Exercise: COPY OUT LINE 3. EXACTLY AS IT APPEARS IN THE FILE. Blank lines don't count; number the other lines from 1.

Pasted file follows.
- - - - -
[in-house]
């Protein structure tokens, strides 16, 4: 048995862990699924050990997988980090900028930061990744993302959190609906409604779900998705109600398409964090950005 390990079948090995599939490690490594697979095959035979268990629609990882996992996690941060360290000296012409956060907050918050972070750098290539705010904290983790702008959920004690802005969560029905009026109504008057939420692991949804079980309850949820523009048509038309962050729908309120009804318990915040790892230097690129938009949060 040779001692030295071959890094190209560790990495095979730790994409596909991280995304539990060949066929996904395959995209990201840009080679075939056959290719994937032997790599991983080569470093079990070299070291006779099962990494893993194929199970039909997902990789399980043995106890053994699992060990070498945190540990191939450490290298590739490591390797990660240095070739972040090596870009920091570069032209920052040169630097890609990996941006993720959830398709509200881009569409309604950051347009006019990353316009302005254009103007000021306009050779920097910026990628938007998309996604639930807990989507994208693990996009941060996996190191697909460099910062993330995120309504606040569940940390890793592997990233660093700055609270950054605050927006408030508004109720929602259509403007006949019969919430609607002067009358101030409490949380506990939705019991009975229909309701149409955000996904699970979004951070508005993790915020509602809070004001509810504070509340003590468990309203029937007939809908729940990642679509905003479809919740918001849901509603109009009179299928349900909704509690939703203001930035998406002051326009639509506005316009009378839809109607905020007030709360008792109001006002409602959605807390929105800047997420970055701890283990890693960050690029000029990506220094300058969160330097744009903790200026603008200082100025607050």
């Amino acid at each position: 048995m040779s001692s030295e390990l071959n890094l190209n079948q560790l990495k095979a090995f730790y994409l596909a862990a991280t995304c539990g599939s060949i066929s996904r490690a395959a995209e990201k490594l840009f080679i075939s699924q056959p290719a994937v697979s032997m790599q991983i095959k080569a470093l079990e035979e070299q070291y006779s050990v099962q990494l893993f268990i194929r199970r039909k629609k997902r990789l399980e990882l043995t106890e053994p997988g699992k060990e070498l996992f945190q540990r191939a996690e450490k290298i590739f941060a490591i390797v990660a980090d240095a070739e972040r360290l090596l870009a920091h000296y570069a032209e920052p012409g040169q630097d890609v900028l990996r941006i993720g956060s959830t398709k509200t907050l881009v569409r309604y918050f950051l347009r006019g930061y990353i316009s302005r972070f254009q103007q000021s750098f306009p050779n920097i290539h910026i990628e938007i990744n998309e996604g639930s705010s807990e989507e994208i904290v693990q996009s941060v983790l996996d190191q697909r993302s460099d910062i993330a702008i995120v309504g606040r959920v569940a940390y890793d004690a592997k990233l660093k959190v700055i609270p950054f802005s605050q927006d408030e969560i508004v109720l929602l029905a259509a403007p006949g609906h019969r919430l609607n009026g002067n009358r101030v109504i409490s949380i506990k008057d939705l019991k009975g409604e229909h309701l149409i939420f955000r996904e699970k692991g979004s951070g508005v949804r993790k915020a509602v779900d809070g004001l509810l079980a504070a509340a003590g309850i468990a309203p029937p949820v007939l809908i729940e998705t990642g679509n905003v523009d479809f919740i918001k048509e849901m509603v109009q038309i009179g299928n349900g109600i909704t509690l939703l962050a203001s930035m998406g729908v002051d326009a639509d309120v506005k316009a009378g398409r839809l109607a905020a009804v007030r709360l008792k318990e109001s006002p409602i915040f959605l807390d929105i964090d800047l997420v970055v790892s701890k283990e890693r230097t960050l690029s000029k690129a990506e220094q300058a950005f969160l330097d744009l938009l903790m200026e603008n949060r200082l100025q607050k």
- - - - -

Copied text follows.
């Amino acid at each position: 048995m040779s001692s030295e390990l071959n890094l190209n079948q560790l990495k095979a090995f730790y994409l596909a862990a991280t995304c539990g599939s060949i066929s996904r490690a395959a995209e990201k490594l840009f080679i075939s699924q056959p290719a994937v697979s032997m790599q991983i095959k080569a470093l079990e035979e070299q070291y006779s050990v099962q990494l893993f268990i194929r199970r039909k629609k997902r990789l399980e990882l043995t106890e053994p997988g699992k060990e070498l996992f945190q540990r191939a996690e450490k290298i590739f941060a490591i390797v990660a980090d240095a070739e972040r360290l090596l870009a920091h000296y570069a032209e920052p012409g040169q630097d890609v900028l990996r941006i993720g956060s959830t398709k509200t907050l881009v569409r309604y918050f950051l347009r006019g930061y990353i316009s302005r972070f254009q103007q000021s750098f306009p050779n920097i290539h910026i990628e938007i990744n998309e996604g639930s705010s807990e989507e994208i904290v693990q996009s941060v983790l996996d190191q697909r993302s460099d910062i993330a702008i995120v309504g606040r959920v569940a940390y890793d004690a592997k990233l660093k959190v700055i609270p950054f802005s605050q927006d408030e969560i508004v109720l929602l029905a259509a403007p006949g609906h019969r919430l609607n009026g002067n009358r101030v109504i409490s949380i506990k008057d939705l019991k009975g409604e229909h309701l149409i939420f955000r996904e699970k692991g979004s951070g508005v949804r993790k915020a509602v779900d809070g004001l509810l079980a504070a509340a003590g309850i468990a309203p029937p949820v007939l809908i729940e998705t990642g679509n905003v523009d479809f919740i918001k048509e849901m509603v109009q038309i009179g299928n349900g109600i909704t509690l939703l962050a203001s930035m998406g729908v002051d326009a639509d309120v506005k316009a009378g398409r839809l109607a905020a009804v007030r709360l008792k318990e109001s006002p409602i915040f959605l807390d929105i964090d800047l997420v970055v790892s701890k283990e890693r230097t960050l690029s000029k690129a990506e220094q300058a950005f969160l330097d744009l938009l903790m200026e603008n949060r200082l100025q607050k």